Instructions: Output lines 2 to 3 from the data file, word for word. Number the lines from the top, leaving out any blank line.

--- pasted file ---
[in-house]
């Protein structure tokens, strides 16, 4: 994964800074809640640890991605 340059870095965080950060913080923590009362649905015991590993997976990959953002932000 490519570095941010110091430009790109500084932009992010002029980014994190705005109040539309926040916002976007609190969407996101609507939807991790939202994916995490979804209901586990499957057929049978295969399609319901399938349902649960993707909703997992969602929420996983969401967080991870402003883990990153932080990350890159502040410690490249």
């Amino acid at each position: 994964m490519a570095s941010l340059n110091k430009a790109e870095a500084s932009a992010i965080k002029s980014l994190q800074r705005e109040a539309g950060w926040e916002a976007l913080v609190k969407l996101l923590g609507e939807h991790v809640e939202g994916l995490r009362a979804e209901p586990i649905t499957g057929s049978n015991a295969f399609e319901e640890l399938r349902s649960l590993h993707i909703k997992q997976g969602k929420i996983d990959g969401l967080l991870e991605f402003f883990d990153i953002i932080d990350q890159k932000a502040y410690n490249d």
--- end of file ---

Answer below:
């Protein structure tokens, strides 16, 4: 994964800074809640640890991605 340059870095965080950060913080923590009362649905015991590993997976990959953002932000 490519570095941010110091430009790109500084932009992010002029980014994190705005109040539309926040916002976007609190969407996101609507939807991790939202994916995490979804209901586990499957057929049978295969399609319901399938349902649960993707909703997992969602929420996983969401967080991870402003883990990153932080990350890159502040410690490249």
């Amino acid at each position: 994964m490519a570095s941010l340059n110091k430009a790109e870095a500084s932009a992010i965080k002029s980014l994190q800074r705005e109040a539309g950060w926040e916002a976007l913080v609190k969407l996101l923590g609507e939807h991790v809640e939202g994916l995490r009362a979804e209901p586990i649905t499957g057929s049978n015991a295969f399609e319901e640890l399938r349902s649960l590993h993707i909703k997992q997976g969602k929420i996983d990959g969401l967080l991870e991605f402003f883990d990153i953002i932080d990350q890159k932000a502040y410690n490249d």